Assembly Bill 5 ("AB5"), more popularly known as the "gig workers bill", was signed by Governor Gavin Newsom on September 8, 2019, and took effect on January 1, 2020. In short, this bill enforces stricter requirements on classifying workers as "independent contractors" versus "employees". These requirements expand on the ruling set forth in Dynamex West Operations, Inc. v. Superior Court of Los Angeles which involved two drivers filing a class action suit against their employer for misclassifying them as independent contractors instead of employees.
Specifically, AB5 codifies the ABC Test which arose from the ruling set forth in Dynamex v. Superior County. The ABC Test is a three-pronged test that differentiates an employee from an independent contractor. A worker is an independent contractor if
- the worker is not under the direct control of the hiring entity in connection with their work performance
- the worker is performing work that is outside the scope of the company's typical business, and
- the worker is engaged in an independently established trade or business.
When a worker meets the above requirements, they are not to be presumed as an employee nor are they under the control of an employer. Enforcing this three-pronged test has caused many businesses to reclassify their employees and change their entire business operation.
What disadvantages do workers face with AB5?
The most notable disadvantage workers face under AB5 is their revoked flexibility. As an independent contractor, a worker has a significant amount of flexibility within their work schedule. Contrary to being classified as an employee, an independent contractor has the freedom to say when and where they will be working. For many workers, this flexibility is one of the reasons they decided to sign on with companies such as Uber, Lyft, and DoorDash. When independent contractors are forced into the employee classification they are under the direct orders of the company. The flexibility and freedom that originally appealed to the app-based workers are revoked when they transition to employee status.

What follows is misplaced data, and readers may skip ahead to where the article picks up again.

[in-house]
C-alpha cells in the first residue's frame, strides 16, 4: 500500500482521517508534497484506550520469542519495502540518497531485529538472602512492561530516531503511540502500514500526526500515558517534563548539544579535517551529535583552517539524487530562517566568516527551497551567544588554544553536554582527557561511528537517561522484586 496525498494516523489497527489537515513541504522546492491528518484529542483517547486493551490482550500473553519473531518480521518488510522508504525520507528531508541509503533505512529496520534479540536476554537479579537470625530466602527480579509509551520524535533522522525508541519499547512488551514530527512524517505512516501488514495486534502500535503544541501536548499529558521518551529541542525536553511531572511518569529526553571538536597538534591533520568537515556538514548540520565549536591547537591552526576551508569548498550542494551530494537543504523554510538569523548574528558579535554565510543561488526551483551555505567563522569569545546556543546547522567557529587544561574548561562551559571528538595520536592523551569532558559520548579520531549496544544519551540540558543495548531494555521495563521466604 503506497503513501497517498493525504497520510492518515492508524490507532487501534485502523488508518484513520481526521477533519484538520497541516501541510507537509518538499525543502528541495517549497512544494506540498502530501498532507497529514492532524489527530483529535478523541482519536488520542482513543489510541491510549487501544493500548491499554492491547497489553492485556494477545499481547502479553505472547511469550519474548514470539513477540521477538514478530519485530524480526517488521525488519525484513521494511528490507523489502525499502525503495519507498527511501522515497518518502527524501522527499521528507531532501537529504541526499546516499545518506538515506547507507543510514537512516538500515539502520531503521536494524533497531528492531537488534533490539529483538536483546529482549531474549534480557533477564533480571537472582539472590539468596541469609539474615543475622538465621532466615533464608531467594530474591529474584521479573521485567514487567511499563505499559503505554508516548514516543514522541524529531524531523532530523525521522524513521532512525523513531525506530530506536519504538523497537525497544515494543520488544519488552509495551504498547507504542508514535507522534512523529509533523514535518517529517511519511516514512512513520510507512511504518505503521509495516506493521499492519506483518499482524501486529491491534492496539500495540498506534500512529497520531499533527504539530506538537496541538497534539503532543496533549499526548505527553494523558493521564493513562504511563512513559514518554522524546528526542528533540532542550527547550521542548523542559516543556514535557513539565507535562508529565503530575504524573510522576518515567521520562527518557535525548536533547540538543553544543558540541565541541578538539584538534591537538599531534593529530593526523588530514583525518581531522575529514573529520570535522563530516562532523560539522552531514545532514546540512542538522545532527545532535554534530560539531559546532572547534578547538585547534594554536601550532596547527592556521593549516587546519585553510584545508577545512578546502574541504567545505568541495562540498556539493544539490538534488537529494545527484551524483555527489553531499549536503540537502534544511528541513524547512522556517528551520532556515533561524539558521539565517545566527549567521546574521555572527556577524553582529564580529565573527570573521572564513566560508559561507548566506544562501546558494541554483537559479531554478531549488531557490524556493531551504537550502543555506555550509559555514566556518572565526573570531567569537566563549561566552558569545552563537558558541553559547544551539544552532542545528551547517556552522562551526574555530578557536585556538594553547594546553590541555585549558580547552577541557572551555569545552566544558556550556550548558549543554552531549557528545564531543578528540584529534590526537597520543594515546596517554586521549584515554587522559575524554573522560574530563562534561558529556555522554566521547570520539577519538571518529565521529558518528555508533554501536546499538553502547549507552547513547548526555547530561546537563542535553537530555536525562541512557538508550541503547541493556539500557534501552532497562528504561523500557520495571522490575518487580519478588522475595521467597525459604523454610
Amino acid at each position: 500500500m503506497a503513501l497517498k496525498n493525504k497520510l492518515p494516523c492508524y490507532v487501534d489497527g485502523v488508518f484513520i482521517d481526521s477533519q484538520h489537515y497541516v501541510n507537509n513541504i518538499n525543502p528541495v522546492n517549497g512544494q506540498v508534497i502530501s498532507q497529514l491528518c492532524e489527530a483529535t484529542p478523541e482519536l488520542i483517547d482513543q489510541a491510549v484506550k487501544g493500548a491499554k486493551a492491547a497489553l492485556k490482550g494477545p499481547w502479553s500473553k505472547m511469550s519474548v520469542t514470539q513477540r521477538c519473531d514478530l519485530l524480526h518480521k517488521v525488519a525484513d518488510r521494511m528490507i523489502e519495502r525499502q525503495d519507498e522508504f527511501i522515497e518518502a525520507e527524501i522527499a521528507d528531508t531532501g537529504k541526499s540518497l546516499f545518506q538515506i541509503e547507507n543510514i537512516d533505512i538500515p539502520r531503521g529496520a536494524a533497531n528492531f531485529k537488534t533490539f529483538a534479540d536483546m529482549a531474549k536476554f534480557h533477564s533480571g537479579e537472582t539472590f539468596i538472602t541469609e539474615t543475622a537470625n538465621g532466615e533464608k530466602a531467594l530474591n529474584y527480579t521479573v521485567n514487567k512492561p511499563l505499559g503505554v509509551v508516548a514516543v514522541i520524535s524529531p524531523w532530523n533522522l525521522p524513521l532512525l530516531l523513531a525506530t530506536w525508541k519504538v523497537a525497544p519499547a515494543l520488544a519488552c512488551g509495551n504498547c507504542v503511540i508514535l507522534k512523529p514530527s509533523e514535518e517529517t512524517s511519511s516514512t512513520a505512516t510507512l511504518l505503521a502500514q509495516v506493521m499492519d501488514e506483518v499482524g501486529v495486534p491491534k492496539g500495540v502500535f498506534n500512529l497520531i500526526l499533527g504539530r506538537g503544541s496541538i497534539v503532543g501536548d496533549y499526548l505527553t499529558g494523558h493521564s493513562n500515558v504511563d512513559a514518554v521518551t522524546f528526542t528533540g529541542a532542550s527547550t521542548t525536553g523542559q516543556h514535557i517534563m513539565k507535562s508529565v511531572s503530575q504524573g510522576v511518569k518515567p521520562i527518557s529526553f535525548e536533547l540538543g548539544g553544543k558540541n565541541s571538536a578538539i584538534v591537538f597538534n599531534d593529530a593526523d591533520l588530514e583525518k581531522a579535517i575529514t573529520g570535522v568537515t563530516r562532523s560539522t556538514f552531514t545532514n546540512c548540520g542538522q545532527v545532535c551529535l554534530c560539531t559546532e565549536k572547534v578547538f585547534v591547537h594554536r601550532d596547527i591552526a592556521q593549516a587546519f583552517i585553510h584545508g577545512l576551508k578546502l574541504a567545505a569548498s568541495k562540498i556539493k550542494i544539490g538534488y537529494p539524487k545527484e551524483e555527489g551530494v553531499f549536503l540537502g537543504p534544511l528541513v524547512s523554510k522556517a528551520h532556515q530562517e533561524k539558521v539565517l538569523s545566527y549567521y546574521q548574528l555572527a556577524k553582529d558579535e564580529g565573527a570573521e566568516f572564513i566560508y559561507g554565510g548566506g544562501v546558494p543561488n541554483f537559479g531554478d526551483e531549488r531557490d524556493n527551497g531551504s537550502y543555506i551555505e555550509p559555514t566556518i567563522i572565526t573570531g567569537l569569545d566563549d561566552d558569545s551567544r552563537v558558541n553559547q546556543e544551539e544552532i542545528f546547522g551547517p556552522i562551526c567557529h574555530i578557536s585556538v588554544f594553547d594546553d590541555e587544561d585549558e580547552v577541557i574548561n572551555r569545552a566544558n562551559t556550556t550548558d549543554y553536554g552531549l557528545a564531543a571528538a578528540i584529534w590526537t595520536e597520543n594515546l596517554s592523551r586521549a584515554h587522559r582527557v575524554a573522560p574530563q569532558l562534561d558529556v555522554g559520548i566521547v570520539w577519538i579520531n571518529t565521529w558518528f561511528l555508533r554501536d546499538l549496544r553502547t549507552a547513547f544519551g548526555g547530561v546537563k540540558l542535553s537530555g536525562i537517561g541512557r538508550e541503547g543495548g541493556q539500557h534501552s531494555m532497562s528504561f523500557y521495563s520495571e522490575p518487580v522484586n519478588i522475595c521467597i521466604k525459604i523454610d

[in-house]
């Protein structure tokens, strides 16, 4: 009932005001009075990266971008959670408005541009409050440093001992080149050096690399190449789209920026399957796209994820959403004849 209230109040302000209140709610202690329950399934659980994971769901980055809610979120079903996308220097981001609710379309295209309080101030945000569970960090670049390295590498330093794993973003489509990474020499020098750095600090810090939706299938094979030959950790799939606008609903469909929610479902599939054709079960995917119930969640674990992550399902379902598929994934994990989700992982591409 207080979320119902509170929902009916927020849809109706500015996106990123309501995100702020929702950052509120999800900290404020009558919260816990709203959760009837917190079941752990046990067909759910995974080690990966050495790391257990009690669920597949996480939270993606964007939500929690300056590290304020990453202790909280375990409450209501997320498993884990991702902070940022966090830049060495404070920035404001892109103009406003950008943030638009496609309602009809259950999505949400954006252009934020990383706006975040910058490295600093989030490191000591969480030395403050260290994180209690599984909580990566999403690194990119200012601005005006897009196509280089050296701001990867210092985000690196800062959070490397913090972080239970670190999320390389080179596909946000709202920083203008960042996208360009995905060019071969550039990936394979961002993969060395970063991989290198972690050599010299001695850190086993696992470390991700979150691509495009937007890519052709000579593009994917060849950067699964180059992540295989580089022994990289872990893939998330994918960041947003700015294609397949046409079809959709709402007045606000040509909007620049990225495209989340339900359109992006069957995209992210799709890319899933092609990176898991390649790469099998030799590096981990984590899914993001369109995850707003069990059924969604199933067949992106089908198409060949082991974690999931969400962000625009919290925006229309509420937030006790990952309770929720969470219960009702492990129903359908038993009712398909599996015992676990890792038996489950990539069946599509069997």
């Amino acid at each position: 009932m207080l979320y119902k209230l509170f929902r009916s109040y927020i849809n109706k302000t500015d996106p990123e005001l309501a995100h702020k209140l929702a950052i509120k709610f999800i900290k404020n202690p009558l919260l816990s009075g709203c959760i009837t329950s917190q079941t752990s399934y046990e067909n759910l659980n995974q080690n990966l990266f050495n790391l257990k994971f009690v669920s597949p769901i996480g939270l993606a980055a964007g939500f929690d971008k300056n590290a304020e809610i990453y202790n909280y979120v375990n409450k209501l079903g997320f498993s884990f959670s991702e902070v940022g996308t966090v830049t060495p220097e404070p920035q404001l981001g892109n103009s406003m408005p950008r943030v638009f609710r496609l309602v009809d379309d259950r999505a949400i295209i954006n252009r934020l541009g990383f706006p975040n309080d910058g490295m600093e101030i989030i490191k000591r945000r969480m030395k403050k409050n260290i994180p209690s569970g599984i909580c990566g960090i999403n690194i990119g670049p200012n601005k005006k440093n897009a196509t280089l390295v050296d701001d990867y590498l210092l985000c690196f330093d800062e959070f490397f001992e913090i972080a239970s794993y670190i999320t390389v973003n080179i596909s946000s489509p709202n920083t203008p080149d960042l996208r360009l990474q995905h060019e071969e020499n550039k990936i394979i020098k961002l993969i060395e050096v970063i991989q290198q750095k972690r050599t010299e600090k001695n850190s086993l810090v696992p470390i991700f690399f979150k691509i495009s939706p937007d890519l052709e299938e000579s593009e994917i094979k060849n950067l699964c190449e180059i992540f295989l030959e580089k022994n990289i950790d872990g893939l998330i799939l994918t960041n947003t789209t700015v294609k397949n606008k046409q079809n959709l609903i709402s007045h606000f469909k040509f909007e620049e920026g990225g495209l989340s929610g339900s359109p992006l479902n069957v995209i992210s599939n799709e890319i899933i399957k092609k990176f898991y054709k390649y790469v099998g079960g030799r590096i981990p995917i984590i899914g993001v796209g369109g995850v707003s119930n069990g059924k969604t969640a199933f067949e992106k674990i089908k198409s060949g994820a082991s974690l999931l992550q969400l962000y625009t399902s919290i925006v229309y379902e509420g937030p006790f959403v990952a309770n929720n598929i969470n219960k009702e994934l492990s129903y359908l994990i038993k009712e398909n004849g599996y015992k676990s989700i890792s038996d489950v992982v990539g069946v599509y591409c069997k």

What advantages do workers gain with AB5?
Although workers lose flexibility, they gain stability in being reclassified as employees. As an employer with employees, employers are forced to pay workers minimum wage, offer benefits and paid leave, and reimburse workers for expenses. Employees are unable to say when and where they will work, but they are entitled to a reliable income and benefits that may protect them during uncertain times. Being classified as an employee gives the worker job security and a more reliable source of income. Further, they become eligible for health insurance and paid leave which is unavailable to independent contractors.
How does AB5 affect companies?
App-based companies such as Uber, Lyft, and DoorDash have been the most vocal about their opposition to Governor Newsom passing AB5. These app-based companies have grown exponentially through the use of independent contractors. These independent contractors have made their own schedules while using their own vehicles and resources which has allowed the companies to maintain a smaller bottom line. Companies would need to enforce working hours for their workers and provide reimbursement for all work-related materials. Many of these companies have explained how increasing their worker's pay to minimum wage and reimbursing their workers for materials may cause bankruptcy or cause their prices to increase and the customer would incur a greater charge.
What pushbacks arose from AB5?
In response to AB5, California Proposition 22 was on the ballot on November 3, 2020. The proposition was an initiative to define app-based workers and delivery drivers as independent contractors and allow companies to adopt their own labor and wage policies. Each of the companies, Uber, Lyft, and DoorDash contributed around $50 million to funding campaigns that wanted to pass AB 5 without compromising app-based companies. Ultimately, Yes on Proposition 22 was the highest-funded initiative in California's history with a collective total of $202.97 million. The bill has since passed (58.63% voted Yes) and enacted labor and wage policies that are specific to app-based drivers.
Although Governor Newsom signed AB5 with the intention of creating an equal opportunity for independent contractors to have access to a fair wage and benefits, Proposition 22 prevailed in providing exceptions for app-based companies. Companies like Lyft, Uber, and DoorDash are still able to hire workers as independent contractors but under newly enacted labor and wage policies.
Krogh & Decker, LLP, Business Attorneys (916) 498-9000 or www.kroghdecker.com/contact